Murano is one of the islands in the Venetian lagoon – I have briefly talked about it in my previous post “Venice lagoon and the Islands” and today we’ll look at it more in depth.
How to get there: whether you get to Venice by train or by car, if your first destination is Murano you’ll jump right on the Vaporetto (waterbus) line number 4.2 from Piazzale Roma at stop B; this is the best option to head straight to a blown glass demonstration as it stops at Murano Colonna, near the Fondamenta dei Vetrai where most glass factories are located. Other options are: line 3, also from Piazzale Roma; line 12 from Fondamenta Nove (2.6 km from the train station, about 30 min. walk); line 7 from San Zaccaria next to St Mark’s Square. The ride to Murano takes about 30 min. or less, if departing from Fondamenta Nove, and the boats run about every 20 min.
A ticket machine by the Vaporetto stop: It has language selection and it takes Visa, MasterCard, American Express, Diner’s Club and Italian Bancomat cards. It the tellers have long lines, these machine are simple to use. This is also where you’d print your ticket bought online from ACTV, Venice Public Transportation Company. Remember to always validate your ticket at the small machines before boarding.
How to see a blown glass demonstration: don’t fall for people asking money to see one, there are plenty of options to experience it for free. I’ve booked my group’s free demonstration by contacting Mr Alvise at his email in this link: https://venicewiki.org/wiki/Prenotare_visita_alla_fornace; he is great and will be able to assist you in English. We’ve seen a “Mastro Vetraio”, Glass Master, make a vase and a horse (amazingly fast), with description in English, at Fornace Gino Mazzuccato, and are very happy we did – adults and children alike where in awe. The demonstration lasts about 20 minutes with English commentary. We have learned that the artisanal process of making the blown glass is very expensive (years of training to become a Master, Italian bureaucracy and taxation system, huge gas bill to fire the kiln – 30,000 Euro a month), so the vast majority of smaller, souvenir-type of Murano glass for sale in Venice is actually mass produced in China. What Murano glass Masters produce are beautiful vases, chandeliers, decorations, bowls, drinking glasses and cups. Therefore, the Mazzuccato factory has a regular shop downstairs and an artistic gallery upstairs with their best work. I highly recommend going upstairs after the demonstration, to admire the beautiful objects of art and to dream about owning some, or perhaps to buy one: we were offered about 40-50% off some pieces as it’s the factory store. The day of our visit, there was also a man standing at the Vaporetto stop advertising free glass demonstration to incoming tourists, so there are other options if you don’t make a specific reservation. I would try to avoid doing it in full summer, though, as the fire generates a lot of heat.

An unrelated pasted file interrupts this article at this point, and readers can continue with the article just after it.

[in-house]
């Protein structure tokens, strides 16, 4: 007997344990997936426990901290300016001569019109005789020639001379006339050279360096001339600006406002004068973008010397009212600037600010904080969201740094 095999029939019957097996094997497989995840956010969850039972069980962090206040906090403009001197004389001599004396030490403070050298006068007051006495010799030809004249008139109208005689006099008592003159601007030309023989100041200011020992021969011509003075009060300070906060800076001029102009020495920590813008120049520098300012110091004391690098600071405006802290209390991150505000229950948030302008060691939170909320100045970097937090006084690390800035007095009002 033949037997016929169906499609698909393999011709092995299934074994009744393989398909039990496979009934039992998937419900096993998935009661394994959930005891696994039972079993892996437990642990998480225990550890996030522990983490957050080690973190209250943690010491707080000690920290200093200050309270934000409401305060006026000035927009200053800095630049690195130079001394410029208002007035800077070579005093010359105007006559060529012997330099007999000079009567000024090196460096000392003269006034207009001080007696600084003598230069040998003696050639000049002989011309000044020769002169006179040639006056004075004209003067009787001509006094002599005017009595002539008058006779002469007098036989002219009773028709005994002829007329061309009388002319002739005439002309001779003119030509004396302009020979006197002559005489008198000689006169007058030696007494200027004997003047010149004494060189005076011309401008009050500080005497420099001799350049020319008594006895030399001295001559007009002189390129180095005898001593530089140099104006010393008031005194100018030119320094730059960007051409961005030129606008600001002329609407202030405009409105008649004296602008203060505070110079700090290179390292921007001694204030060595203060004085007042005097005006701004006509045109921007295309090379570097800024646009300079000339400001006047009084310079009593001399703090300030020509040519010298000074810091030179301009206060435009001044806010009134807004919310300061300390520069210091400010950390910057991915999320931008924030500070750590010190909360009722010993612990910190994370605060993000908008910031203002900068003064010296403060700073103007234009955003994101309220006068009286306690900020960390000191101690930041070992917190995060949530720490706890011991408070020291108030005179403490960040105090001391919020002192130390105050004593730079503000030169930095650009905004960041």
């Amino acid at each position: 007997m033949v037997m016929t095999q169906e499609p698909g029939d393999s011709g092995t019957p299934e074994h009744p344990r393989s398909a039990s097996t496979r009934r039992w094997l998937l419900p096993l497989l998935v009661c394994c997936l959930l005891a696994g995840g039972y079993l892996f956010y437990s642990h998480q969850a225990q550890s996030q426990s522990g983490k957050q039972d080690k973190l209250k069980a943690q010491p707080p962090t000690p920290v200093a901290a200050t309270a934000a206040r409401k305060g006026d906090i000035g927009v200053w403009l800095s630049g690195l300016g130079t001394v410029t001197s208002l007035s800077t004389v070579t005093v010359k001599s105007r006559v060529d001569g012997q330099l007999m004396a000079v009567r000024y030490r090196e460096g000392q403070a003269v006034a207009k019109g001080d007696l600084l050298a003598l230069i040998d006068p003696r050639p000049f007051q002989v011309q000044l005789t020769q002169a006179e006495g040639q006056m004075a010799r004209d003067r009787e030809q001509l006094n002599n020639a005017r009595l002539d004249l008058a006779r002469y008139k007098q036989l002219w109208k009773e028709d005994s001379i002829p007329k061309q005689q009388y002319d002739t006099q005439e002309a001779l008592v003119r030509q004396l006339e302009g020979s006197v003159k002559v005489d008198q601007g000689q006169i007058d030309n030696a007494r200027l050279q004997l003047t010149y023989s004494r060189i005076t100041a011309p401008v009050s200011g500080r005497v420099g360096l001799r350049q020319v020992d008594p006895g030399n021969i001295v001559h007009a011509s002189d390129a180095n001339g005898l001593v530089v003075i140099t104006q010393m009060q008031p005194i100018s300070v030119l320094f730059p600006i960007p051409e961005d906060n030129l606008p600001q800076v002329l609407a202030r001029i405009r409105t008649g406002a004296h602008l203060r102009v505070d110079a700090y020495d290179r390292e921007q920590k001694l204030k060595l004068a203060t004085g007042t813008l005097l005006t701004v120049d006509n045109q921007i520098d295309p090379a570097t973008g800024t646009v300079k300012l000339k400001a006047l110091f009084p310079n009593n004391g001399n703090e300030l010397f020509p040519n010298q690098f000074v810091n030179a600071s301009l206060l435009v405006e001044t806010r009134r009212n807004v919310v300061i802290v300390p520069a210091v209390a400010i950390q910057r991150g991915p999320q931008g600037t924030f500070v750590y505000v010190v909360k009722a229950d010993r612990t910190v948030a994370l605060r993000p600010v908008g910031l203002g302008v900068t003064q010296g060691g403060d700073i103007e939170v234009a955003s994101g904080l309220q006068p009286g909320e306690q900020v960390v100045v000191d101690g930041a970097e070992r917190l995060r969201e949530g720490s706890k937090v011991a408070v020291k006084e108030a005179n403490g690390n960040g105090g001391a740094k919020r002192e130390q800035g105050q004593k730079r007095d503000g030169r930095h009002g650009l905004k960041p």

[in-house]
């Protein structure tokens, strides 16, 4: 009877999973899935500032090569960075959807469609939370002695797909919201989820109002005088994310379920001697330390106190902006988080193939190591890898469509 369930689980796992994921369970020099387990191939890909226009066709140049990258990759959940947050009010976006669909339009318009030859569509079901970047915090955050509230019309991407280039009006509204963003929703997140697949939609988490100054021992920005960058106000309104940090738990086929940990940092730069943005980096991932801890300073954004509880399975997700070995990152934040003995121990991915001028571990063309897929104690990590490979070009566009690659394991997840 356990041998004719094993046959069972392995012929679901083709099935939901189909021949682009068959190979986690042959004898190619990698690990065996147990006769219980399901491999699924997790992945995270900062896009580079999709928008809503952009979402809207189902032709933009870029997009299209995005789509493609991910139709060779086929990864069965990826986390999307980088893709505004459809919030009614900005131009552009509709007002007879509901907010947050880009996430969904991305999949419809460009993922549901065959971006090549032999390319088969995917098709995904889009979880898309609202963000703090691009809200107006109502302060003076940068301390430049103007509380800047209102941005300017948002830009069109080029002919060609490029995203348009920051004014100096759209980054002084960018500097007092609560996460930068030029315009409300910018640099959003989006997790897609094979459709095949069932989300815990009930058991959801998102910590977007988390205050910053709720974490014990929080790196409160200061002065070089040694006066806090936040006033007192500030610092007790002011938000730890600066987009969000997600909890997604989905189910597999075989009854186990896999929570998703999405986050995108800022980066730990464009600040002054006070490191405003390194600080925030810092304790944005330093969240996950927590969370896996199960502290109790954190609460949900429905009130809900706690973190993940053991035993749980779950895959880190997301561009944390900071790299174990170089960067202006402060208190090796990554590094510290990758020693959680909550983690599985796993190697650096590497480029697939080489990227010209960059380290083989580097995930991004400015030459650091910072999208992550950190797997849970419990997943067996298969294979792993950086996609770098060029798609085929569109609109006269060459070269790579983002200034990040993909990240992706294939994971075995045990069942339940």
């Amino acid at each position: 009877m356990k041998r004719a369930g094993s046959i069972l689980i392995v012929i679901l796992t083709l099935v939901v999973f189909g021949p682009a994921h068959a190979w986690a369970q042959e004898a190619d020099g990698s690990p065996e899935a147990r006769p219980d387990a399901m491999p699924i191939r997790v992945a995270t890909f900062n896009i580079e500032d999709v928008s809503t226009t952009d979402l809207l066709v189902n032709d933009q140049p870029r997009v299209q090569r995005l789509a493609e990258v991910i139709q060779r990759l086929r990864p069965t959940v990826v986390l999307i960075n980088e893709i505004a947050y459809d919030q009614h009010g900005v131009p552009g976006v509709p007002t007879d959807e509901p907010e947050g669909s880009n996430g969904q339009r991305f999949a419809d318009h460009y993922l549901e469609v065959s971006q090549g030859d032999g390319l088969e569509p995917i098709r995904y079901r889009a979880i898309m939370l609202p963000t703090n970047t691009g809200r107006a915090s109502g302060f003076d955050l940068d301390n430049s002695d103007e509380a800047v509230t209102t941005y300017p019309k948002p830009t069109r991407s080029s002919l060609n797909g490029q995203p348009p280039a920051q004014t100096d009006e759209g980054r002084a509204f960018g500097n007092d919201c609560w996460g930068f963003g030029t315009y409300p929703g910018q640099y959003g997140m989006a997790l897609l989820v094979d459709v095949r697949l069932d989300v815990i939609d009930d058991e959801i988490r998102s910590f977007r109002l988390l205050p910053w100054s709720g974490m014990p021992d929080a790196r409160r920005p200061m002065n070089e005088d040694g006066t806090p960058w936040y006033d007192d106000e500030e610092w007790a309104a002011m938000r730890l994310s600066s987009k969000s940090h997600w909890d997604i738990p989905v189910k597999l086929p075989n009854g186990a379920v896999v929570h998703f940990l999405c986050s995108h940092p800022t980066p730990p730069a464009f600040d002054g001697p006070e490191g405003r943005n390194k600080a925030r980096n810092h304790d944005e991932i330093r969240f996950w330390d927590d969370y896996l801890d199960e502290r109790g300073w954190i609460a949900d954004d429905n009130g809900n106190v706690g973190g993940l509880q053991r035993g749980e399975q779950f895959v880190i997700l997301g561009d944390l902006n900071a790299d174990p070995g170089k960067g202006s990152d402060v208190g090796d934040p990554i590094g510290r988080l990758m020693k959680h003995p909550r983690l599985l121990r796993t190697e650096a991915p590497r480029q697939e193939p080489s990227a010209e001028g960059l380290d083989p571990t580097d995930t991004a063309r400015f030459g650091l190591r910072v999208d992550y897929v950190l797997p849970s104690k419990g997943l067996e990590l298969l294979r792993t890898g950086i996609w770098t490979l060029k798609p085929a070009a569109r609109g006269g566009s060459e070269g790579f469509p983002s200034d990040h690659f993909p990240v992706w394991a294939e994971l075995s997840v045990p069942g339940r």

What to see in Murano: we went to see the church of Santa Maria and San Donato, of course, because no Italian town is complete without a visit to an ancient church. This one in particular is very pretty as it has quite a unique Byzantine architectural style and its mosaic floor dates back to the VII century, when it was built.
If you haven’t seen enough glass at the factory’s demonstration, there is the Glass Museum in Palazzo Giustinian; the Palazzo Da Mula, Murano’s town hall, with its gothic architecture (XIII century) is another place of interest. If after visiting this unique island you’re going back to main Venice, you can catch the Vaporetto at “Murano Museo” or “Murano Navagero” stops. If instead you want to go to Burano, you’ll go to the stop “Murano Faro” and catch line 12. Burano is about 30 min. away: there you can admire the brightly colored houses and the ancient craftsmanship of the lace making. Keep in mind that you’ll need about 1,5 hrs to go back to Venice from Burano on the Vaporetto.
If you’d like further information about the Venetian lagoon, leave a comment or contact me directly with your queries at email@example.com. Don’t forget to subscribe to get the newest travel tips directly in your inbox!